A succession of technical advances is propelling the insurance industry into a new era at a rate faster than can be understood, much less absorbed, in an orderly way. In a 2017 study by Accenture, 87% of responders agreed that the industry is no longer progressing in a linear manner; innovation is crashing into traditional business practices at an exponential rate of change.
While carriers, agents and risk managers are still trying to get their arms around concepts like blockchain (see Blockchain and Certificates of Insurance) bewildering new arrays of ideas and business methods are racing forward to further add disruption, opportunity and excitement into what used to be considered a "stodgy" industry.
Take AI, for example. Yes, it still means "additional insured," but that's not all. Ironically, those two letters are shared with another kind of AI – Artificial Intelligence. This AI seems to be the flavor of the century. The application of machine learning to a variety of insurance business practices and processes is getting underway. Early results are so successful there can be no doubt it is here to stay.
Why does it work? Because of one fundamental and profound fact – people are no longer adapting to technology; technology is adapting to people. The implications for this are legion, ranging from unimaginably told efficiencies, convenience and individual personalization of all human needs to doomsday scenarios where robots rule the world and humans are subjugated to their will. Whatever the ultimate outcome, we won't be around, so relax. In the meantime, let's consider what is going on in the world of risk management.
Because technology is becoming more interactive, we see opportunity to utilize touch displays, mixed reality and natural language conversation in areas as diverse as claims management, CSR, underwriting and new business sales and marketing.
Talked to any chatbots lately? Probably. They're getting so good you sometimes wonder if it's human or machine. They can now process and settle claims in a fraction of the time, leading to higher rates of customer satisfaction at significantly lower costs. Adoption is so rapid that by 2020 Gartner expects 85% of insurance customer service interactions to be handled by them. Both customers and industry employees will draw on chatbots for internal and external data assets to provide meaningful responses and conduct transactions.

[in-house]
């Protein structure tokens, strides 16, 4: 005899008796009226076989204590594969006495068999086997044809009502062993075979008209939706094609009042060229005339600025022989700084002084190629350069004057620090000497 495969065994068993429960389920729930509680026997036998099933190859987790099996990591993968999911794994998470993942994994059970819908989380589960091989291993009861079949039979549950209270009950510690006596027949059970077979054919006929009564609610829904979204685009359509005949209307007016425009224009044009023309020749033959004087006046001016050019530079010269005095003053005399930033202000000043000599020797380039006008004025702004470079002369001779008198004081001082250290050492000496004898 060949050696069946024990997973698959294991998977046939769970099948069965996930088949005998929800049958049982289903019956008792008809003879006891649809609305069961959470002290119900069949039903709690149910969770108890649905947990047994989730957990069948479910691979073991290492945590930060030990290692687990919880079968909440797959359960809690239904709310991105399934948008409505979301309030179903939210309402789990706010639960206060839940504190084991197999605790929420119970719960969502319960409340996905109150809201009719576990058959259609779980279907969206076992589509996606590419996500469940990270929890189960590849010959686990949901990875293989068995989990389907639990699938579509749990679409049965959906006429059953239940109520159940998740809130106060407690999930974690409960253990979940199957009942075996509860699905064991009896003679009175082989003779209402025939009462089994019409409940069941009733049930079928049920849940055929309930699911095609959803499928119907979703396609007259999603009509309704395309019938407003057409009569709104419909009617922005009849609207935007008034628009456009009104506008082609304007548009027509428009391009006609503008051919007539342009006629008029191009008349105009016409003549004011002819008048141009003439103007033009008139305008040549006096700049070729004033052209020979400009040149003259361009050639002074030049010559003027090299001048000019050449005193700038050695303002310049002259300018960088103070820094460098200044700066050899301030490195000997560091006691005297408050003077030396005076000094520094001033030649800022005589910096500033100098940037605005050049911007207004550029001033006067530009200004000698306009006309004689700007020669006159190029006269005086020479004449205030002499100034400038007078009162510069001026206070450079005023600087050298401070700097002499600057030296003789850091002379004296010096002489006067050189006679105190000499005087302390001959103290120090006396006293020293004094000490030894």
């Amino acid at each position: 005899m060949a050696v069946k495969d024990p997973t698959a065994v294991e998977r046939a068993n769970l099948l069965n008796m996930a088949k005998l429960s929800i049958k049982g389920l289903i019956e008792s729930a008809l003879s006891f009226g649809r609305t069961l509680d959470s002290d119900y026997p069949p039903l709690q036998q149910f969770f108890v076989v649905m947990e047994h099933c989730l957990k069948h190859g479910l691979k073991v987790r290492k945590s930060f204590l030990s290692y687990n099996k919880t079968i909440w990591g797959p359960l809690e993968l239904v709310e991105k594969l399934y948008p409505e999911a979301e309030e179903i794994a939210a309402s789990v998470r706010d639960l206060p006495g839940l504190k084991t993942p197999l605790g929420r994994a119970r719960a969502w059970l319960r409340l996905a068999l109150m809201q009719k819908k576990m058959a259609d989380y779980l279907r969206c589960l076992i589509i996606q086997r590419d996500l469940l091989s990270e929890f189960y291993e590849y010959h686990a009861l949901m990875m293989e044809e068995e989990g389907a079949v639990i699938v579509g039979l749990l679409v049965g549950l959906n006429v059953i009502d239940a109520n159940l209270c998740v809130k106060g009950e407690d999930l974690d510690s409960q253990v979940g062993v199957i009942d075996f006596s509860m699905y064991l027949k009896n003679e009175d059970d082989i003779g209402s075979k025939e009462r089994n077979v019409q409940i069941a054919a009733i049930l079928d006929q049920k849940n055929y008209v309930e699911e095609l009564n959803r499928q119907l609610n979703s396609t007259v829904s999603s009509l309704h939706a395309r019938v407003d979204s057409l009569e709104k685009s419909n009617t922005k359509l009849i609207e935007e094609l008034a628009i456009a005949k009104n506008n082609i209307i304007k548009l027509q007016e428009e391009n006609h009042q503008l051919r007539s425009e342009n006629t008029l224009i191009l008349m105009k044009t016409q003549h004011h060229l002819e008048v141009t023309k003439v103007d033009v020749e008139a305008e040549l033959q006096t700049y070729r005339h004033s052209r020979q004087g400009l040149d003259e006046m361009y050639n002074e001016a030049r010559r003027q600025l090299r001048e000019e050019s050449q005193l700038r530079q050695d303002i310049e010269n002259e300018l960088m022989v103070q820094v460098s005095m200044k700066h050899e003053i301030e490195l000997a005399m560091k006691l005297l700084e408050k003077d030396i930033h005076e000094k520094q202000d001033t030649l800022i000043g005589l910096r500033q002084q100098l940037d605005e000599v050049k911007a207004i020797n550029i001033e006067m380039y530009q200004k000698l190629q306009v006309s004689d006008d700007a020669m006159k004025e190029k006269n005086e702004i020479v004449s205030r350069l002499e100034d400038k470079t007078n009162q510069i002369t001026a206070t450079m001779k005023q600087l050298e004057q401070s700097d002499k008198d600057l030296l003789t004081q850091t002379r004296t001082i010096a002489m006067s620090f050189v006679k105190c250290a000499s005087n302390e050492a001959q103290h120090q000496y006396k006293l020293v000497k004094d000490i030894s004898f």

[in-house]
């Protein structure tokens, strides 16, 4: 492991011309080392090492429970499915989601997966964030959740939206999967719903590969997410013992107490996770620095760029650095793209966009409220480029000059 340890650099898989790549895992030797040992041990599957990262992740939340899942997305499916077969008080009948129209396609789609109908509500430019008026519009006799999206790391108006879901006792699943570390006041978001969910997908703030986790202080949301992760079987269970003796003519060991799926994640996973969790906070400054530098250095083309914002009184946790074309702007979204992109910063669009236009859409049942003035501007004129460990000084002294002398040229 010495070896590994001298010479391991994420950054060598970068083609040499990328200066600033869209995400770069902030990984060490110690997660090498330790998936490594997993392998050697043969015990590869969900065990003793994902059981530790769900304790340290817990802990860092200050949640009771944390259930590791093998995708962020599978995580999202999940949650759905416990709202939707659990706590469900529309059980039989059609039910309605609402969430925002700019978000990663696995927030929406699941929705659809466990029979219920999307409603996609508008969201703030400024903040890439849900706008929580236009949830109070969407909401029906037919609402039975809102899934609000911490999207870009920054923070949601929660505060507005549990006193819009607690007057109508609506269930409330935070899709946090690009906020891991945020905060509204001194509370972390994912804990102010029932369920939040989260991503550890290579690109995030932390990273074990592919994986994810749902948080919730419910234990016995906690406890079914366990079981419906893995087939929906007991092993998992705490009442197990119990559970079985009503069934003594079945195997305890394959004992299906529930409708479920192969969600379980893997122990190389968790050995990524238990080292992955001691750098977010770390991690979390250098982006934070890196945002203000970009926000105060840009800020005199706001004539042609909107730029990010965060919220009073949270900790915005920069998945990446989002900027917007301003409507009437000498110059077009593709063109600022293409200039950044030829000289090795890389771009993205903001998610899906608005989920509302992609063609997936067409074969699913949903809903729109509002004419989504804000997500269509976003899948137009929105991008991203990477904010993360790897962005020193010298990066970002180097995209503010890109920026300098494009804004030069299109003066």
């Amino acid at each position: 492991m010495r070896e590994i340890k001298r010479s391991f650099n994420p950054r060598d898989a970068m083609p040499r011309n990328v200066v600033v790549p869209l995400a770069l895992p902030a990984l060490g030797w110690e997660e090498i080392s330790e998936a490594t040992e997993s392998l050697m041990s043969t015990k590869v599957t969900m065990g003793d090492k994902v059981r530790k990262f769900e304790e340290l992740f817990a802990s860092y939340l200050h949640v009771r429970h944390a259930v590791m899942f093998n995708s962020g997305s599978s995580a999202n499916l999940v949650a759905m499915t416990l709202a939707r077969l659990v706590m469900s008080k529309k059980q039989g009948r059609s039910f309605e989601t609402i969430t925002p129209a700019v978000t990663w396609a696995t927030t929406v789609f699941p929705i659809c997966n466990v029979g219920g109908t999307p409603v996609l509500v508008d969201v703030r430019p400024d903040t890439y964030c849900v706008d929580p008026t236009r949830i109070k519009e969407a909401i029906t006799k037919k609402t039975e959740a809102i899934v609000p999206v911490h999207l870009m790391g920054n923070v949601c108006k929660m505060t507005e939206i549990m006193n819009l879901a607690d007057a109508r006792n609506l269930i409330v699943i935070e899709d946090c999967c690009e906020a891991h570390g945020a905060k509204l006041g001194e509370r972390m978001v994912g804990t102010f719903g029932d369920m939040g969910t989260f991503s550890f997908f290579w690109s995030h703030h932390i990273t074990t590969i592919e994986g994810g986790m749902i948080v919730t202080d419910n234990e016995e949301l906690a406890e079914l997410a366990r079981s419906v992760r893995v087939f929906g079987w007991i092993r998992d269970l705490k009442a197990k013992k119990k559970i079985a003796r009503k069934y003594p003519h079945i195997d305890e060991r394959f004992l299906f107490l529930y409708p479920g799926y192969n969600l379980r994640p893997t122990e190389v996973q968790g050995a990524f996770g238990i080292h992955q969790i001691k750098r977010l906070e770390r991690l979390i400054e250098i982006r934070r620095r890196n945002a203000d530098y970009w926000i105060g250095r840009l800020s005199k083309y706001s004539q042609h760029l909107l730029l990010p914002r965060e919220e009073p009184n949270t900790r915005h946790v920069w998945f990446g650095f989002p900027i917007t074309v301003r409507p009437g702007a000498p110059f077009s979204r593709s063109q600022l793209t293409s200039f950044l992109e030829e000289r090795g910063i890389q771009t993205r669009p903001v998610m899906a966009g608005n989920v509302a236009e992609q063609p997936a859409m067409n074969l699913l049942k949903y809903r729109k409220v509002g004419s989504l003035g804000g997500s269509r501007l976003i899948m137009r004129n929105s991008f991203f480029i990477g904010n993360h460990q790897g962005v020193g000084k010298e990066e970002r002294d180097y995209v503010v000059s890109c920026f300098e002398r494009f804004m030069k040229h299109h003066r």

Just as Amazon's Alexa has infiltrated homes and become another family member (well, sort of) giving us both information and entertainment, in the near future, people -- and ultimately businesses -- will buy insurance through voice interfaces.
Still have doubts? Experts predict the insurance industry will be the fourth largest consumer of AI by the end of the decade. On average, insurers will spend $90 million on AI solutions. These solutions will streamline processes, enhance the customer experience and improve productivity. Because AI embraces the notion of ongoing machine learning, both the user experience and the accuracy of decision-making is under continuous refinement.
Imagine the competitive advantages inherent in the arrangement of natural language processing and sentiment analysis capabilities: chatbots will correctly understand what the customer is saying in their own words. This, in turn, provides a deep opportunity for extracting strategic information from conversations. More Big Data leads to better data leads to better understanding leads to better decisions. Rinse and repeat. Infinitely.
Chatbots are just the beginning of the story, but enough said for today. One thing is certain, the next time you say "AI" it will likely cause you to think a little differently than what it used to mean.
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